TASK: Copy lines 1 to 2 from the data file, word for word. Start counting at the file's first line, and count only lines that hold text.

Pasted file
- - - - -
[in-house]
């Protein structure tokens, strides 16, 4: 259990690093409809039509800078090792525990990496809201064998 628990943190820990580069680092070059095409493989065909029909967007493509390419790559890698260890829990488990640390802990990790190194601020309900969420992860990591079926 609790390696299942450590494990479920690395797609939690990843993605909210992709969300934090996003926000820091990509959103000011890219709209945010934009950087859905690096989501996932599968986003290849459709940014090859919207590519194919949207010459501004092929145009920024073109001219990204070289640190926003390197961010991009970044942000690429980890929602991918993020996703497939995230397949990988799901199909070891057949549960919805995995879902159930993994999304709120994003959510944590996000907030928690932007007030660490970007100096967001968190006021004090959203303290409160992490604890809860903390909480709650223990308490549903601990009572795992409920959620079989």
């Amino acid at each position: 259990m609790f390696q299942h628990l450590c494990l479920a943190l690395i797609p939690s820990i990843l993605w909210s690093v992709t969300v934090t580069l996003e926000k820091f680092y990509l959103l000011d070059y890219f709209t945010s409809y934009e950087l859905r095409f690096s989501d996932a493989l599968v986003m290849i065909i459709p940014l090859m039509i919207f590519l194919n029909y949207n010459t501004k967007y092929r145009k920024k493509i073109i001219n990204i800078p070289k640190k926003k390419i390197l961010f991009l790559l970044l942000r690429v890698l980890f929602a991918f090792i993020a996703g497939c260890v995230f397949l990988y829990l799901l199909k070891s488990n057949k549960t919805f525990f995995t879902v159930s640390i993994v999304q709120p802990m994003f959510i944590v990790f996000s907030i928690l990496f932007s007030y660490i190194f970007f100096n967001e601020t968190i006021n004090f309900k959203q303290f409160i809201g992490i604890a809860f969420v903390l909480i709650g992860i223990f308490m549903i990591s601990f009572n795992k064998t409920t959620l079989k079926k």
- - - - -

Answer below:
[in-house]
């Protein structure tokens, strides 16, 4: 259990690093409809039509800078090792525990990496809201064998 628990943190820990580069680092070059095409493989065909029909967007493509390419790559890698260890829990488990640390802990990790190194601020309900969420992860990591079926 609790390696299942450590494990479920690395797609939690990843993605909210992709969300934090996003926000820091990509959103000011890219709209945010934009950087859905690096989501996932599968986003290849459709940014090859919207590519194919949207010459501004092929145009920024073109001219990204070289640190926003390197961010991009970044942000690429980890929602991918993020996703497939995230397949990988799901199909070891057949549960919805995995879902159930993994999304709120994003959510944590996000907030928690932007007030660490970007100096967001968190006021004090959203303290409160992490604890809860903390909480709650223990308490549903601990009572795992409920959620079989």